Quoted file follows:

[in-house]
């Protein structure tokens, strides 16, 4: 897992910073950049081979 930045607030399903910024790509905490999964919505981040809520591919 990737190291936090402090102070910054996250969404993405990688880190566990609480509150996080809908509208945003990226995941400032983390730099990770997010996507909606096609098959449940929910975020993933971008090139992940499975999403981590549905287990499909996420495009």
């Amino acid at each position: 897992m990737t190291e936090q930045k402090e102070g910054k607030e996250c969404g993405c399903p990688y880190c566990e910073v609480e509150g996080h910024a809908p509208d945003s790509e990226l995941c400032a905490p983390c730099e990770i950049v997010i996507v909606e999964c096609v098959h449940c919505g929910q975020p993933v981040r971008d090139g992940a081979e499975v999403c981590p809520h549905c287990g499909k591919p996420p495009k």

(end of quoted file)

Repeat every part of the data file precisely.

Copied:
[in-house]
């Protein structure tokens, strides 16, 4: 897992910073950049081979 930045607030399903910024790509905490999964919505981040809520591919 990737190291936090402090102070910054996250969404993405990688880190566990609480509150996080809908509208945003990226995941400032983390730099990770997010996507909606096609098959449940929910975020993933971008090139992940499975999403981590549905287990499909996420495009």
């Amino acid at each position: 897992m990737t190291e936090q930045k402090e102070g910054k607030e996250c969404g993405c399903p990688y880190c566990e910073v609480e509150g996080h910024a809908p509208d945003s790509e990226l995941c400032a905490p983390c730099e990770i950049v997010i996507v909606e999964c096609v098959h449940c919505g929910q975020p993933v981040r971008d090139g992940a081979e499975v999403c981590p809520h549905c287990g499909k591919p996420p495009k």